“Indeed, I am convinced that it has achieved its function, but we can only expect real testing of the system when the rains come in the autumn and when they fall heaviely over a longer period,” added Luksa Matusic.

“We just have to wait for the first big downpour so that we can get a clearer picture on how the whole system functions,” he concluded.

When it rains in Dubrovnik it really rains! Summer storms aren’t that rare, in fact in recent times they are more and more frequent.

The heavens opened yesterday and within a few minutes completely flooded the Old City and much of the rest of the city. The flash floods had emergency services on full alert all day with the Dubrovnik Fire Brigade reporting numerous interventions to pump out homes and shops.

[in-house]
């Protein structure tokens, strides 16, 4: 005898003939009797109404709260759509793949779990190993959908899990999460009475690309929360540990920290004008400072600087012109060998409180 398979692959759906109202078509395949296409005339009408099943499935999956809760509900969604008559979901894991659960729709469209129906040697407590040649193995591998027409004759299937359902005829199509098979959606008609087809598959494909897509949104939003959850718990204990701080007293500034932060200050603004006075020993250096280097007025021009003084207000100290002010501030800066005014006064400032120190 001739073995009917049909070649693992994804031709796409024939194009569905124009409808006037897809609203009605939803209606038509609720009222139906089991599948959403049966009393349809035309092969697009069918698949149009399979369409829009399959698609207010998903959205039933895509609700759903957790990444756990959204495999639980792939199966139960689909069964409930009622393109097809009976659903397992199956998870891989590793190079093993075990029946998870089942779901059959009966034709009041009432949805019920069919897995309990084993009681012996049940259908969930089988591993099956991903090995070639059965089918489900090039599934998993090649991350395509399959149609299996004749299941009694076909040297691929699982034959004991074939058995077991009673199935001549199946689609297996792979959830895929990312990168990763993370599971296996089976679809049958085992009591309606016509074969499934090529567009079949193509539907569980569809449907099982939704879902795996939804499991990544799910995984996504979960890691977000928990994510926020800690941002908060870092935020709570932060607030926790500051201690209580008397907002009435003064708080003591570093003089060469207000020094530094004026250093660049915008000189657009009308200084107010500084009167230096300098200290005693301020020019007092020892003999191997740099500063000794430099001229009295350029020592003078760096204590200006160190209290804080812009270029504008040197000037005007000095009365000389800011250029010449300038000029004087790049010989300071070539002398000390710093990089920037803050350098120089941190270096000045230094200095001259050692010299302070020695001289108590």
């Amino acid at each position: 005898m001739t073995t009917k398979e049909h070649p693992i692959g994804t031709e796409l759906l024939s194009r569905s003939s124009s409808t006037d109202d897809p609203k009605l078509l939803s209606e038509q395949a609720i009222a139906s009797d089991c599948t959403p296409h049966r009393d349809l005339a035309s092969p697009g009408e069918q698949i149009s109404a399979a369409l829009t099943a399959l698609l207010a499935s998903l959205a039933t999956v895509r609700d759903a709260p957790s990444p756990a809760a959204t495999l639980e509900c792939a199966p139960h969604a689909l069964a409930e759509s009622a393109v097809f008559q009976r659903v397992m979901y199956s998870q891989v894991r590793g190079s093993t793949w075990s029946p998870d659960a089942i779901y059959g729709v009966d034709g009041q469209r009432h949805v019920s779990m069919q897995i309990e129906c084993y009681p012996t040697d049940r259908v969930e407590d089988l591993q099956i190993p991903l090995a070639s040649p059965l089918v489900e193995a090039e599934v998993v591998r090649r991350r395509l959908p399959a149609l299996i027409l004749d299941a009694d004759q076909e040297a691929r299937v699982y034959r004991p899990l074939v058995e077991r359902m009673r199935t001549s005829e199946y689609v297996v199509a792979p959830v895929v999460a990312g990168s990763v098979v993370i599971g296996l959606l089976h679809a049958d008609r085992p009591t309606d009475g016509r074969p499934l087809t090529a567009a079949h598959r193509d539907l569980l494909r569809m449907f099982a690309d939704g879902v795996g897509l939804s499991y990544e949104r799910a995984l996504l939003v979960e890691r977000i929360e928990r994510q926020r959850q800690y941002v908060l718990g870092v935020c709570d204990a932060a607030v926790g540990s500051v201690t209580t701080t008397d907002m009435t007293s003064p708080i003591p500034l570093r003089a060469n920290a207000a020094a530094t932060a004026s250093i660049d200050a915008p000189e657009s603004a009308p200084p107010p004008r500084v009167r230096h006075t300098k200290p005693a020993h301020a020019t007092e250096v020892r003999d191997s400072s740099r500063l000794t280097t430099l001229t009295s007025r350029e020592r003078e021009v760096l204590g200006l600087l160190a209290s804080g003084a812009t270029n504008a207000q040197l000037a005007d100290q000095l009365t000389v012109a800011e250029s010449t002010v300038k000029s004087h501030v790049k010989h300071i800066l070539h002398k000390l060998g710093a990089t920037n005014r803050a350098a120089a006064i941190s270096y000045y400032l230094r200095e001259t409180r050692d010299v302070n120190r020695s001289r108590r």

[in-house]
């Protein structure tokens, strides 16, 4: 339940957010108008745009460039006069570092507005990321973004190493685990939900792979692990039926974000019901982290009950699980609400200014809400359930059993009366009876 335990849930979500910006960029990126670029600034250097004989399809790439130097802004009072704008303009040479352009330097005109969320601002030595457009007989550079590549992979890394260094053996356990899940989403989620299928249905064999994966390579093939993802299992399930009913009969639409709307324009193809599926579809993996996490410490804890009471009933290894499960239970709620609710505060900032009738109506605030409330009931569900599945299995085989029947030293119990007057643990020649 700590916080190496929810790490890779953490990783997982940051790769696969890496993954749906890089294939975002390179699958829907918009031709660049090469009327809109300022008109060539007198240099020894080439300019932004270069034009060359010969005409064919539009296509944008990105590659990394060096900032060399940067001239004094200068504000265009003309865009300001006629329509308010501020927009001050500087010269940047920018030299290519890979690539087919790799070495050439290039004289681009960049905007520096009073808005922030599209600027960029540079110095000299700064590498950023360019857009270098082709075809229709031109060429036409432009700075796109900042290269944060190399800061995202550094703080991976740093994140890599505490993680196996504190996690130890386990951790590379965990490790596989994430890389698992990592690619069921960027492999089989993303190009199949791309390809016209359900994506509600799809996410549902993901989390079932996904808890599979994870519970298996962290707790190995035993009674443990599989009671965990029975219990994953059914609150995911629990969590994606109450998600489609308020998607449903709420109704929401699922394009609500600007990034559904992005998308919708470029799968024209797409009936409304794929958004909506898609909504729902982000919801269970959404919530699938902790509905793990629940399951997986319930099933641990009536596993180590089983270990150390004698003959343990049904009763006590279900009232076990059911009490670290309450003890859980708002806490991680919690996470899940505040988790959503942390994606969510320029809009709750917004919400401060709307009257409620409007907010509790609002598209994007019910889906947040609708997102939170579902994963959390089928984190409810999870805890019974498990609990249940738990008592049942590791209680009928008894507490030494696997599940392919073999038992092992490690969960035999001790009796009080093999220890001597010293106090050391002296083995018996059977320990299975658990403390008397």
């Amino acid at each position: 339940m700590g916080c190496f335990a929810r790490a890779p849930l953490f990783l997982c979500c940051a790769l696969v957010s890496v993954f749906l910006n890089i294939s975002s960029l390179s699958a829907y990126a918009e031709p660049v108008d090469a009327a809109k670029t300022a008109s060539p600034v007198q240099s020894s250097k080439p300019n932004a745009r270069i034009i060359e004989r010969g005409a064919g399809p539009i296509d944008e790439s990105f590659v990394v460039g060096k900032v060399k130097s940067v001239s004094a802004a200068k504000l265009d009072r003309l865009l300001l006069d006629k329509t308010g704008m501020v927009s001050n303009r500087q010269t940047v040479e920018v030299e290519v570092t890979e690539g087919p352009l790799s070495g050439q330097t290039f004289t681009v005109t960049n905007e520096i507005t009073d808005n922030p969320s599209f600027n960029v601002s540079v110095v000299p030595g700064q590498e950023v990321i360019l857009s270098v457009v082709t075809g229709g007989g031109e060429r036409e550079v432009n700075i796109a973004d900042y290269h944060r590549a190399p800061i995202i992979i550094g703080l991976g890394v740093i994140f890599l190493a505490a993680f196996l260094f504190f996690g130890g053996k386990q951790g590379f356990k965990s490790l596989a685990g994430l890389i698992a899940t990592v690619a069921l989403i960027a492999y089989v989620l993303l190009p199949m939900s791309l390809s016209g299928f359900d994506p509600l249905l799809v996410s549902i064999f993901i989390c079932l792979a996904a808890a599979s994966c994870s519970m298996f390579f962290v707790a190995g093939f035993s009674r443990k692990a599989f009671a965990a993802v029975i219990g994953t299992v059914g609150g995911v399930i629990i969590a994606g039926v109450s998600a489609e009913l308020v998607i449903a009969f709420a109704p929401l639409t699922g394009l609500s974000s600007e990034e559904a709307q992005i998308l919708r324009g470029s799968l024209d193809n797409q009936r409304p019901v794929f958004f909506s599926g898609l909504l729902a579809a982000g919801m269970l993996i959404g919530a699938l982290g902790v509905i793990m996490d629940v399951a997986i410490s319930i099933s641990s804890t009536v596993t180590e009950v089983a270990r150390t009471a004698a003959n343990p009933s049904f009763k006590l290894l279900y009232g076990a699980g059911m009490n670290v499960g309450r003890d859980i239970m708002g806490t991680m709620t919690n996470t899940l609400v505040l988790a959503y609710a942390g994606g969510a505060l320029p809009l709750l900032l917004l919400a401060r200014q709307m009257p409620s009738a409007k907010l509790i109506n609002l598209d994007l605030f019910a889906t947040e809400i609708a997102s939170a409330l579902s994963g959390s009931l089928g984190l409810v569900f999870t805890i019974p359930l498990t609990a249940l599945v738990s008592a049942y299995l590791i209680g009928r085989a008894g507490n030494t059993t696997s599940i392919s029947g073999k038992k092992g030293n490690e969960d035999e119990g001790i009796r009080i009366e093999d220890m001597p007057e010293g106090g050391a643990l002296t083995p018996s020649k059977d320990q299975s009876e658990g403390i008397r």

These heavy storms and torrential rains aren’t unusual in Dubrovnik, in fact on an annual basis Dubrovnik receives more rain than London, and yes it all tends to fall over a short, sharp period.

Tourists in Dubrovnik normally enjoying a paddle in the Adriatic, but a paddle along the Stradun is probably something they will remember for a long time.

The former resort of Kupari is still waiting for a brighter future, as it appears that the investor is moving slower than expected, but in the meantime the landscape and the abandoned resort is proving a haven for campers, or rather “wild camping.”

Even though camping in Croatia outside of designated camp sites is actually illegal it doesn’t stop hundreds of campers using the former resort of Kupari every summer. According to the law, camping outside legal campsites is forbidden and you can be penalised for it – currently anyone caught passing a night or two in a vehicle or tent in unregulated and free-from-charge locations, can be fined up to 3,000 Kuna.